We all want progress, but if you’re on the wrong road, progress means doing an about-turn and walking back to the right road; in that case, the man who turns back soonest is the most progressive. C.S. Lewis
As parents of children with SSA, we have often driven down wrong roads. I’m sure that none of us bought tickets for this trip, but before we even knew it, we were all buckled in and on our way. Journeying on the SSA road often brought us to intersections where we made the wrong turn. After that turn, we didn’t seem to be making any progress. We argued, tried to interpret old maps, and then gave up when rejection was the only response we’d get. We sometimes looked for better directions, but we just couldn’t find them. Our destination, all we really wanted, was our child’s happiness. Instead, it seemed that we were driving away from our goal. We were frustrated, seemingly alone, and confused. Signposts, erected by ordinances, indicated that we were going in the right direction. But what we experienced as we looked at the passenger seat was our child, completely fixated on what was outside his window, a window to his future filled with promises of a love that he somehow didn’t see in the front seat or in the passenger seat beside him. When we finally admitted to having made that wrong turn 50 miles ago, we didn’t want to admit to having traveled so far in the wrong direction. So, we thoughtlessly continued for 50 more miles. At one point, a bright light blinded us; and we swerved and came to a halt. We got out of the car, saw the light and we knew. The direction we had taken was clearly the wrong way. We had to turn back. It was uphill most of the way, and not everyone felt very safe as we drove against the traffic; but we made it back to that intersection. One hundred miles later, at that crossroads, we studied the oldest map more carefully and realized that we’d have to go back to Father’s house, and then go on from there.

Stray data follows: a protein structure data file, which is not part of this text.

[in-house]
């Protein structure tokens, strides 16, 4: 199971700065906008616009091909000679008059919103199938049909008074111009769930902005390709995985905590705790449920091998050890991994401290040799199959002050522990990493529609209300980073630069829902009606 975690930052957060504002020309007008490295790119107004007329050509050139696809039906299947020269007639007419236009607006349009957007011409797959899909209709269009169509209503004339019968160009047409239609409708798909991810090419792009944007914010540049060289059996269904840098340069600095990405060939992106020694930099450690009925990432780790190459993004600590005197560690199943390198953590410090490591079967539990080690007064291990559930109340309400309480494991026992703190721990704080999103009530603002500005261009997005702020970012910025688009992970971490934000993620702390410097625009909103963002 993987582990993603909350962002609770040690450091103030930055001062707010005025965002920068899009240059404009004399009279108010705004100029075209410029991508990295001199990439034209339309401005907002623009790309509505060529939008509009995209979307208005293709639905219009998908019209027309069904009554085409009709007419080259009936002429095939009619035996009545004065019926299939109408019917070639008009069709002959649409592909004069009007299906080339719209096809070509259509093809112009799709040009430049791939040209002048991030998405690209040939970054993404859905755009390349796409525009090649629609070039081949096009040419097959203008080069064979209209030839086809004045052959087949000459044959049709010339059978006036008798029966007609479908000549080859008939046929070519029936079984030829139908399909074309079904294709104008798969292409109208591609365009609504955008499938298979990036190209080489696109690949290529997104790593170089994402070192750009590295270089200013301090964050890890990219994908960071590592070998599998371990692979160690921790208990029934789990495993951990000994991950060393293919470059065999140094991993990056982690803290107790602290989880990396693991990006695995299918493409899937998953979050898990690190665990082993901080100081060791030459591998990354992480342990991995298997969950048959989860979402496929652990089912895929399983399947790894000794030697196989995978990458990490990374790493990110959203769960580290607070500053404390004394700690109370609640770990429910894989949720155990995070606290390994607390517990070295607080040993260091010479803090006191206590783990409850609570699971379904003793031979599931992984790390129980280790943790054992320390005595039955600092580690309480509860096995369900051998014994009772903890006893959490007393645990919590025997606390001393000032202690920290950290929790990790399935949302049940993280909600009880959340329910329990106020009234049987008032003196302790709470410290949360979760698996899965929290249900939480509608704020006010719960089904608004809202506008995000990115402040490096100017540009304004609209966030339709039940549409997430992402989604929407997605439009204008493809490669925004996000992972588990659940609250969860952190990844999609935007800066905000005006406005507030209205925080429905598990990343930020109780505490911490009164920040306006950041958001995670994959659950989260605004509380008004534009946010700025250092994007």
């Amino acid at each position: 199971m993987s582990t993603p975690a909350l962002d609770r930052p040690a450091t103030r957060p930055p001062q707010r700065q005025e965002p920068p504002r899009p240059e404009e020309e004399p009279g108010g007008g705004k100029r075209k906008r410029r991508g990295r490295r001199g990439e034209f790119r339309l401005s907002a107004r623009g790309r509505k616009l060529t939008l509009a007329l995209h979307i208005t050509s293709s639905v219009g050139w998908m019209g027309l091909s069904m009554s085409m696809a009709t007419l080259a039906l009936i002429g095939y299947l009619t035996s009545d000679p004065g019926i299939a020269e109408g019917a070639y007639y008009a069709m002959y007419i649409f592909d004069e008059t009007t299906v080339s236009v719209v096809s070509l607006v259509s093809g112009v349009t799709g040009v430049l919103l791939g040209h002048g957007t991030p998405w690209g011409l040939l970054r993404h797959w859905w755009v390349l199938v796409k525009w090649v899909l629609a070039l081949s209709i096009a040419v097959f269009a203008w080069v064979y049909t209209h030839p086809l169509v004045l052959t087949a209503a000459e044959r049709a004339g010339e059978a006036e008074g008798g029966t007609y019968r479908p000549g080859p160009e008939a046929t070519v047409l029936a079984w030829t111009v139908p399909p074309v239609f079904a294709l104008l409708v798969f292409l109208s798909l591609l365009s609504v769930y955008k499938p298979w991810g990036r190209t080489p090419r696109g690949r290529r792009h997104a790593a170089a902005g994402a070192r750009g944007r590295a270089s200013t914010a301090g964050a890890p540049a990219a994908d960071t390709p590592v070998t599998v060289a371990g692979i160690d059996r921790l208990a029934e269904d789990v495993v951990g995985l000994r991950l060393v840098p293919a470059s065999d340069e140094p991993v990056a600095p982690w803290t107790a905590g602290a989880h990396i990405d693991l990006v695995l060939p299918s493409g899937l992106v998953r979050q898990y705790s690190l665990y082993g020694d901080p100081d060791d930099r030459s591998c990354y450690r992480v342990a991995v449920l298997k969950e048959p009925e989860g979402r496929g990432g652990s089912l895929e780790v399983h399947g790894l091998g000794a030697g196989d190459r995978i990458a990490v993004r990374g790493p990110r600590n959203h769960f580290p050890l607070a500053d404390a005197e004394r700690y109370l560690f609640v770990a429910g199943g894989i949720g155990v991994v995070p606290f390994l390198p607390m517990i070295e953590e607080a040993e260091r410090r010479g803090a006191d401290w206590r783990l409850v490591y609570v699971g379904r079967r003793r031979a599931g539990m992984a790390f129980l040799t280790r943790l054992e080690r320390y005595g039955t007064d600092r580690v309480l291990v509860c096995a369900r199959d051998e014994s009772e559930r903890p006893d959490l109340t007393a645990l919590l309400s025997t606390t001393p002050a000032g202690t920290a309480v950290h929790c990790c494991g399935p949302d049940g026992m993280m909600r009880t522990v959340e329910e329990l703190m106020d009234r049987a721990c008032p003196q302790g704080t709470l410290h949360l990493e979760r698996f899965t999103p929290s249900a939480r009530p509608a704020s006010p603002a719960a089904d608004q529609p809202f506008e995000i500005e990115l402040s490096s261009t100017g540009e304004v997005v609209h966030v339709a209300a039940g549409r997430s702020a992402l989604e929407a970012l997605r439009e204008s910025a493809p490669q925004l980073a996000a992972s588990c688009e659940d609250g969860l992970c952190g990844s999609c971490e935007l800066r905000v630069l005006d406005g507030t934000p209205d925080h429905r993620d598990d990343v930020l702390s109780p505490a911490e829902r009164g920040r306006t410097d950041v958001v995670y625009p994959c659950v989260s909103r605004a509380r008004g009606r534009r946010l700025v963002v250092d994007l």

For our family, prayer, conversion and faithfulness brought us to the solution. May God truly bless you on your journey and bring you and your family to life, a life to the full. John 10:10.
Gisele Roy is a parent of a son in his twenties who has battled SSA for 13 years. She has struggled with the emotional pain of seeing her son experience rejection from his peers, loneliness, and deep depression. It is Gisele’s hope that she, her husband and her son will continue to work on healing the deep-seated pain and emotional causes of his SSA and that her son will be able to find a wife who will complement him in every way.